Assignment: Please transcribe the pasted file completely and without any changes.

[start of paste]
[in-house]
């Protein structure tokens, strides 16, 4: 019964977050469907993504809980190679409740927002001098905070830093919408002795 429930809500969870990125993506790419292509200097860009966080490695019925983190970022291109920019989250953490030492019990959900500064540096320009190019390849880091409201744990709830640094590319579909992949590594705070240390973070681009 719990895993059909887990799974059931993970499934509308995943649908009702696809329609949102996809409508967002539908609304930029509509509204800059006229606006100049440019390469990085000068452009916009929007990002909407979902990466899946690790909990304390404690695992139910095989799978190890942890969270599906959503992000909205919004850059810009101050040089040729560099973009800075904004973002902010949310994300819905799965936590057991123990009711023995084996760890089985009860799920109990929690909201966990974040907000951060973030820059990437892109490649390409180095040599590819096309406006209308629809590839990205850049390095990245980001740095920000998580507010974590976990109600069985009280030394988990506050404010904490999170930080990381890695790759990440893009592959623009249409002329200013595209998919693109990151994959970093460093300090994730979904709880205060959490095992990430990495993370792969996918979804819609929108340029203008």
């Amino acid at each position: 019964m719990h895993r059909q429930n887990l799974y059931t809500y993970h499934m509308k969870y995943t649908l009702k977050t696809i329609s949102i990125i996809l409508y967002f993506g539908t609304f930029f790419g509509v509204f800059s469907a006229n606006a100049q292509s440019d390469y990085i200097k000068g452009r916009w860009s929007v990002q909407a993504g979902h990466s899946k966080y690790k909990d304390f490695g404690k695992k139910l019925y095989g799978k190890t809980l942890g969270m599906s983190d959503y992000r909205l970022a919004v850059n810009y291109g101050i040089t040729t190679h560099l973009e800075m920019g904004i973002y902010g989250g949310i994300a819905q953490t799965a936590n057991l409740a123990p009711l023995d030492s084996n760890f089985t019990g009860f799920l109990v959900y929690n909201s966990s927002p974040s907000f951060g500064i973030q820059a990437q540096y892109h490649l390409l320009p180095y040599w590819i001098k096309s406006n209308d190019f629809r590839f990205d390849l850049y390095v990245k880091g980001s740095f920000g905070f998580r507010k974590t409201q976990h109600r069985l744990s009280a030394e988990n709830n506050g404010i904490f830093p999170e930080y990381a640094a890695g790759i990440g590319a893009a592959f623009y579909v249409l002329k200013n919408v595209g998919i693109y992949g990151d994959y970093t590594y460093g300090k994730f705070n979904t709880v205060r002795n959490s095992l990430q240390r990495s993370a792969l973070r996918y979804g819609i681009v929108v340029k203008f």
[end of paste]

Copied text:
[in-house]
């Protein structure tokens, strides 16, 4: 019964977050469907993504809980190679409740927002001098905070830093919408002795 429930809500969870990125993506790419292509200097860009966080490695019925983190970022291109920019989250953490030492019990959900500064540096320009190019390849880091409201744990709830640094590319579909992949590594705070240390973070681009 719990895993059909887990799974059931993970499934509308995943649908009702696809329609949102996809409508967002539908609304930029509509509204800059006229606006100049440019390469990085000068452009916009929007990002909407979902990466899946690790909990304390404690695992139910095989799978190890942890969270599906959503992000909205919004850059810009101050040089040729560099973009800075904004973002902010949310994300819905799965936590057991123990009711023995084996760890089985009860799920109990929690909201966990974040907000951060973030820059990437892109490649390409180095040599590819096309406006209308629809590839990205850049390095990245980001740095920000998580507010974590976990109600069985009280030394988990506050404010904490999170930080990381890695790759990440893009592959623009249409002329200013595209998919693109990151994959970093460093300090994730979904709880205060959490095992990430990495993370792969996918979804819609929108340029203008």
């Amino acid at each position: 019964m719990h895993r059909q429930n887990l799974y059931t809500y993970h499934m509308k969870y995943t649908l009702k977050t696809i329609s949102i990125i996809l409508y967002f993506g539908t609304f930029f790419g509509v509204f800059s469907a006229n606006a100049q292509s440019d390469y990085i200097k000068g452009r916009w860009s929007v990002q909407a993504g979902h990466s899946k966080y690790k909990d304390f490695g404690k695992k139910l019925y095989g799978k190890t809980l942890g969270m599906s983190d959503y992000r909205l970022a919004v850059n810009y291109g101050i040089t040729t190679h560099l973009e800075m920019g904004i973002y902010g989250g949310i994300a819905q953490t799965a936590n057991l409740a123990p009711l023995d030492s084996n760890f089985t019990g009860f799920l109990v959900y929690n909201s966990s927002p974040s907000f951060g500064i973030q820059a990437q540096y892109h490649l390409l320009p180095y040599w590819i001098k096309s406006n209308d190019f629809r590839f990205d390849l850049y390095v990245k880091g980001s740095f920000g905070f998580r507010k974590t409201q976990h109600r069985l744990s009280a030394e988990n709830n506050g404010i904490f830093p999170e930080y990381a640094a890695g790759i990440g590319a893009a592959f623009y579909v249409l002329k200013n919408v595209g998919i693109y992949g990151d994959y970093t590594y460093g300090k994730f705070n979904t709880v205060r002795n959490s095992l990430q240390r990495s993370a792969l973070r996918y979804g819609i681009v929108v340029k203008f």